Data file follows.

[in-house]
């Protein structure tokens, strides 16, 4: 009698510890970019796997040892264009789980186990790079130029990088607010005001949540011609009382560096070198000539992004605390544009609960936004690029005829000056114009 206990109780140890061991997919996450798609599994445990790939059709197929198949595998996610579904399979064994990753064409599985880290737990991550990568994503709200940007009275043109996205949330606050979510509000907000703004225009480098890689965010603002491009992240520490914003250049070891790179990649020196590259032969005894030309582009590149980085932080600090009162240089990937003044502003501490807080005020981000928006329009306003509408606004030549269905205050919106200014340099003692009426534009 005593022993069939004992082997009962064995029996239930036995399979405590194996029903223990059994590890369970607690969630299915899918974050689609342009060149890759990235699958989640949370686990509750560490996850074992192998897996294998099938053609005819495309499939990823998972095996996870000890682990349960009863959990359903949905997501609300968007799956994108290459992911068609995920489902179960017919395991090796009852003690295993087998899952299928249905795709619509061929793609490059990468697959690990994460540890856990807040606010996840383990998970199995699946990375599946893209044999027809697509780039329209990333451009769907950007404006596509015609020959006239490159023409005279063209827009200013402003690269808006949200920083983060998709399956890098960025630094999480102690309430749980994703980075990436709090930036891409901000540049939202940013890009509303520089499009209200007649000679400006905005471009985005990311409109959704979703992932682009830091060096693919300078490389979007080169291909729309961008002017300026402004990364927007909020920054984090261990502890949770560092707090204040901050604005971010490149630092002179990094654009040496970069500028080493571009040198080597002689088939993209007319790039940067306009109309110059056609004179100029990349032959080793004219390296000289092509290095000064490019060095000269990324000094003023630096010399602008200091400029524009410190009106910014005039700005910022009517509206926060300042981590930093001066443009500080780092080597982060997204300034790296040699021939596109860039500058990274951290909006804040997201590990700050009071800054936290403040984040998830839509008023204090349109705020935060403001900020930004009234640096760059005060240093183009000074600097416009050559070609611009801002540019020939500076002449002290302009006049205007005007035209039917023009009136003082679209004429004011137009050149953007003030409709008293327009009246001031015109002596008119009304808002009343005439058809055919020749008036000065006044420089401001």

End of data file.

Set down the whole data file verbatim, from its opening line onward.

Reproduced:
[in-house]
């Protein structure tokens, strides 16, 4: 009698510890970019796997040892264009789980186990790079130029990088607010005001949540011609009382560096070198000539992004605390544009609960936004690029005829000056114009 206990109780140890061991997919996450798609599994445990790939059709197929198949595998996610579904399979064994990753064409599985880290737990991550990568994503709200940007009275043109996205949330606050979510509000907000703004225009480098890689965010603002491009992240520490914003250049070891790179990649020196590259032969005894030309582009590149980085932080600090009162240089990937003044502003501490807080005020981000928006329009306003509408606004030549269905205050919106200014340099003692009426534009 005593022993069939004992082997009962064995029996239930036995399979405590194996029903223990059994590890369970607690969630299915899918974050689609342009060149890759990235699958989640949370686990509750560490996850074992192998897996294998099938053609005819495309499939990823998972095996996870000890682990349960009863959990359903949905997501609300968007799956994108290459992911068609995920489902179960017919395991090796009852003690295993087998899952299928249905795709619509061929793609490059990468697959690990994460540890856990807040606010996840383990998970199995699946990375599946893209044999027809697509780039329209990333451009769907950007404006596509015609020959006239490159023409005279063209827009200013402003690269808006949200920083983060998709399956890098960025630094999480102690309430749980994703980075990436709090930036891409901000540049939202940013890009509303520089499009209200007649000679400006905005471009985005990311409109959704979703992932682009830091060096693919300078490389979007080169291909729309961008002017300026402004990364927007909020920054984090261990502890949770560092707090204040901050604005971010490149630092002179990094654009040496970069500028080493571009040198080597002689088939993209007319790039940067306009109309110059056609004179100029990349032959080793004219390296000289092509290095000064490019060095000269990324000094003023630096010399602008200091400029524009410190009106910014005039700005910022009517509206926060300042981590930093001066443009500080780092080597982060997204300034790296040699021939596109860039500058990274951290909006804040997201590990700050009071800054936290403040984040998830839509008023204090349109705020935060403001900020930004009234640096760059005060240093183009000074600097416009050559070609611009801002540019020939500076002449002290302009006049205007005007035209039917023009009136003082679209004429004011137009050149953007003030409709008293327009009246001031015109002596008119009304808002009343005439058809055919020749008036000065006044420089401001």